This paper presents a case study of a hospital operating room that evaluated a Radio-Frequency Identification (RFID)-enabled traceability system for the management of consignment and high value products requiring item level traceability.Results indicate that the traceability system in conjunction with the redesign of replenishment processes facilitates item level traceability, improves financial controls and case costing, upgrades service levels and reduces inventory shrinkage. Other benefits include time saved from non-value-added activities that can be transferred to patient care activities.The solution can be considered (i) as an alternative to RFID-enabled cabinets used in the replenishment of consignment and high value supplies in certain operating rooms, cardiac catheterization laboratories and interventional radiology departments, or (ii) as a complementary solution facilitating the tracking of medical devices removed from RFID-enabled cabinets. In short, the end-to-end traceability of medical products in the healthcare supply chain can be significantly enhanced.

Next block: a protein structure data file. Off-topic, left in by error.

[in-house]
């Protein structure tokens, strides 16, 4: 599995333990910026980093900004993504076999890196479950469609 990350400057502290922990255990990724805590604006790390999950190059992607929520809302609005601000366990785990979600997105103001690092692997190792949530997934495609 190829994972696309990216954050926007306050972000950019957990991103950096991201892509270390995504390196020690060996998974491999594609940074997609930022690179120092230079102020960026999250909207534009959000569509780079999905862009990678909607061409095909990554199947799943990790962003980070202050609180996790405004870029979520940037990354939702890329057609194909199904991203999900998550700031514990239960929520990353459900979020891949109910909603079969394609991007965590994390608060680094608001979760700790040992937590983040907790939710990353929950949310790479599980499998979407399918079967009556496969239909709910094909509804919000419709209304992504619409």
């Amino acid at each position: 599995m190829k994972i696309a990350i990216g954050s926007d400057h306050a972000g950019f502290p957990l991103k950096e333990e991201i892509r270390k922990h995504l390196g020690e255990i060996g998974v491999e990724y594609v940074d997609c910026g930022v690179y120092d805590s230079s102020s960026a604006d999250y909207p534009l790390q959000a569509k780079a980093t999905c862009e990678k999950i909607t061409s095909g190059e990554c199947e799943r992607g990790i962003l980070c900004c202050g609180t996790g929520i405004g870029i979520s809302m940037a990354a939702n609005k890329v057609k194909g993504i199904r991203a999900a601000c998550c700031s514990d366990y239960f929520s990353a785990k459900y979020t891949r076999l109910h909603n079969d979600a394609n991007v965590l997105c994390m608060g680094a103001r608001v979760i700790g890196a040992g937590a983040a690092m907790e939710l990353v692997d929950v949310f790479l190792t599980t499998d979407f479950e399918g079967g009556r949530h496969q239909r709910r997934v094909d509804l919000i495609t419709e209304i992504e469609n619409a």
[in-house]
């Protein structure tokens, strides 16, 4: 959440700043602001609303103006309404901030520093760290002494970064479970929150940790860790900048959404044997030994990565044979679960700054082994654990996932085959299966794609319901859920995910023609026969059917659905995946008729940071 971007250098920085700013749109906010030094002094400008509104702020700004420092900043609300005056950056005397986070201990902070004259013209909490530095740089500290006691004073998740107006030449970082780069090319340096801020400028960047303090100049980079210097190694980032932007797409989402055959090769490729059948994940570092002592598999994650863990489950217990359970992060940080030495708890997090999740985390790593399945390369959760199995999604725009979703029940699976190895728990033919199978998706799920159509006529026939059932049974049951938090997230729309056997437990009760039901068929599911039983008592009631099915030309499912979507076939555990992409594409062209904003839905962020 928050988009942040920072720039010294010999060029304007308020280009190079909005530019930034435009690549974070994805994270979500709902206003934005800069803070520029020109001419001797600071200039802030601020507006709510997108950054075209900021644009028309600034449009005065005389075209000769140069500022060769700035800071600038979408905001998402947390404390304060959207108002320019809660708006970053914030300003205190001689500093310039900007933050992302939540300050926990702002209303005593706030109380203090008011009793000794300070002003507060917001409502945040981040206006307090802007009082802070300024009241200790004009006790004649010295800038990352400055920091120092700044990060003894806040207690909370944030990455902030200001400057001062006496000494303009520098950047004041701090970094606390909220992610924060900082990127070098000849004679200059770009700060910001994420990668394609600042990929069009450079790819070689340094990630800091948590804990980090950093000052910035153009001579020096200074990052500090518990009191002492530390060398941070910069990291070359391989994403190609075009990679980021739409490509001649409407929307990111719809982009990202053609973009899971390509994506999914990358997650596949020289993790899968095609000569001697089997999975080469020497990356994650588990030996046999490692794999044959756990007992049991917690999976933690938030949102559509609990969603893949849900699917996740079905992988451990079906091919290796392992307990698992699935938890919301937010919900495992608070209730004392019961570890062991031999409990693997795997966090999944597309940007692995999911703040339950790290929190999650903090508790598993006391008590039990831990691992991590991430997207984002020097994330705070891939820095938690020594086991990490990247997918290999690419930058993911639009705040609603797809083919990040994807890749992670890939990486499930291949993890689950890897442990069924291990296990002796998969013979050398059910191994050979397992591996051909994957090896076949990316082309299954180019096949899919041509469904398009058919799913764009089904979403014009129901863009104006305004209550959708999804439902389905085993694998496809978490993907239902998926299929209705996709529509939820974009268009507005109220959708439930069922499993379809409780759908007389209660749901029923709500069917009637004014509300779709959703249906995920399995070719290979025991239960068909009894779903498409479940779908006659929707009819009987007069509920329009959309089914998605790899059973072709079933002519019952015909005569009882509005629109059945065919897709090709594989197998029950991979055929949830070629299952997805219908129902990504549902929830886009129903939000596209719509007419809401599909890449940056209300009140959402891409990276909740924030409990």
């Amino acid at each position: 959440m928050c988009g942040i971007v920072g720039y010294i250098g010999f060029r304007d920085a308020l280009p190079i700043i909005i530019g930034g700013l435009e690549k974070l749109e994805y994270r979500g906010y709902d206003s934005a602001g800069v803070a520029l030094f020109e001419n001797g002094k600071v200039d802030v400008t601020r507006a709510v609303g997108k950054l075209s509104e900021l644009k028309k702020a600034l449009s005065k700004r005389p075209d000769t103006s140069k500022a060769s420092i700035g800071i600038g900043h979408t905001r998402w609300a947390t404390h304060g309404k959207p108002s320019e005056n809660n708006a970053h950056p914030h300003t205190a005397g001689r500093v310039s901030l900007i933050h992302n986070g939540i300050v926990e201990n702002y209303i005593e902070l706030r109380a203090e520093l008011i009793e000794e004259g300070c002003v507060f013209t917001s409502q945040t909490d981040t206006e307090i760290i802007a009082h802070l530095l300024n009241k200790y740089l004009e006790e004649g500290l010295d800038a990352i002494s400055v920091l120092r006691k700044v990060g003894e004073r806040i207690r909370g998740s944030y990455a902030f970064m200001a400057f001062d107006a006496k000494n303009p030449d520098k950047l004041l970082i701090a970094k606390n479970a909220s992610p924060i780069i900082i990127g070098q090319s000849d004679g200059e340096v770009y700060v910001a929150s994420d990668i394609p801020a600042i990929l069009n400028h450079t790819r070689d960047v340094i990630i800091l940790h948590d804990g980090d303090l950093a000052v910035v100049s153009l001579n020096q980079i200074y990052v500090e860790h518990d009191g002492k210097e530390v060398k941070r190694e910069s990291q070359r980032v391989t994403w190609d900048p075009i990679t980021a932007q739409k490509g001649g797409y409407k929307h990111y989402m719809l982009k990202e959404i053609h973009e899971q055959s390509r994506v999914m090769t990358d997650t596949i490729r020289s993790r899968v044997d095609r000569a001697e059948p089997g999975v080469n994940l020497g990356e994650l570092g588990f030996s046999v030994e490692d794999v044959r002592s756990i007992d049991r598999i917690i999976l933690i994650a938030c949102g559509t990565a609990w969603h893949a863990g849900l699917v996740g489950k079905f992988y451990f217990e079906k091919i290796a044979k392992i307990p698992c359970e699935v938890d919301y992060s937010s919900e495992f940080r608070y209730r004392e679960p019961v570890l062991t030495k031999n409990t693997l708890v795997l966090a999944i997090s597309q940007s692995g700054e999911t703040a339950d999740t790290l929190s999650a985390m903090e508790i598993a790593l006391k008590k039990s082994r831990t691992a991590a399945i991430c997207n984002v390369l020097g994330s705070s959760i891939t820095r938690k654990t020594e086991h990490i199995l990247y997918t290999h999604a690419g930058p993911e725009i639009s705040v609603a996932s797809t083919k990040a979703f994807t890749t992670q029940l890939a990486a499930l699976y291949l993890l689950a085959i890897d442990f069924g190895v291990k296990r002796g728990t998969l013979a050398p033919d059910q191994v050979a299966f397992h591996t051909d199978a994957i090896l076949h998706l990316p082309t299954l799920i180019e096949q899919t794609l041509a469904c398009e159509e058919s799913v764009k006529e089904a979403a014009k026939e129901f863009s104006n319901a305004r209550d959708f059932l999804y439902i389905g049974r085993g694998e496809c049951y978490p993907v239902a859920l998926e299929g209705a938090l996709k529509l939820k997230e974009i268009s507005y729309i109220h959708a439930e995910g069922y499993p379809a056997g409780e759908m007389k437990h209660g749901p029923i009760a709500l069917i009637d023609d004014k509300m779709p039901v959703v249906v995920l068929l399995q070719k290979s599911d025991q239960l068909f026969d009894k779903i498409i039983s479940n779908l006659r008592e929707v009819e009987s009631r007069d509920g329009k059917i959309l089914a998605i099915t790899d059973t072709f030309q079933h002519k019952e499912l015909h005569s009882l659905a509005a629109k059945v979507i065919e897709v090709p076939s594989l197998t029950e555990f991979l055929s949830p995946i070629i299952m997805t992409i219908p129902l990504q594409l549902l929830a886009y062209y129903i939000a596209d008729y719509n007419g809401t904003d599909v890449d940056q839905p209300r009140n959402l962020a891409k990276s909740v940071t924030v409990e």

In response to market pressures to enhance their supply chain performance and remain competitive, many organizations have focused on business process innovation. In doing so, firms are exploring Automated Identification Technologies (AIT) such as Radio Frequency Identification (RFID) to enable seamless exchange of information within their supply chain.Although RFID is a simple concept, its implications in managing business can be enormous, and while the technology promised to “revolutionize” the way supply chain are managed today, RFID’s real contribution advance over existing Enterprise Information Systems is not yet clear to potential adopters since these systems already do a lot of the “intelligence” work.This paper focuses on the adoption of RFID (as one instance of a larger concept) by clarifying its role and marginal contribution vs. other enterprise technologies in designing innovative supply chain models.The paper supports practitioners and academics in realistically assessing the impacts of RFID on supply chain business processes.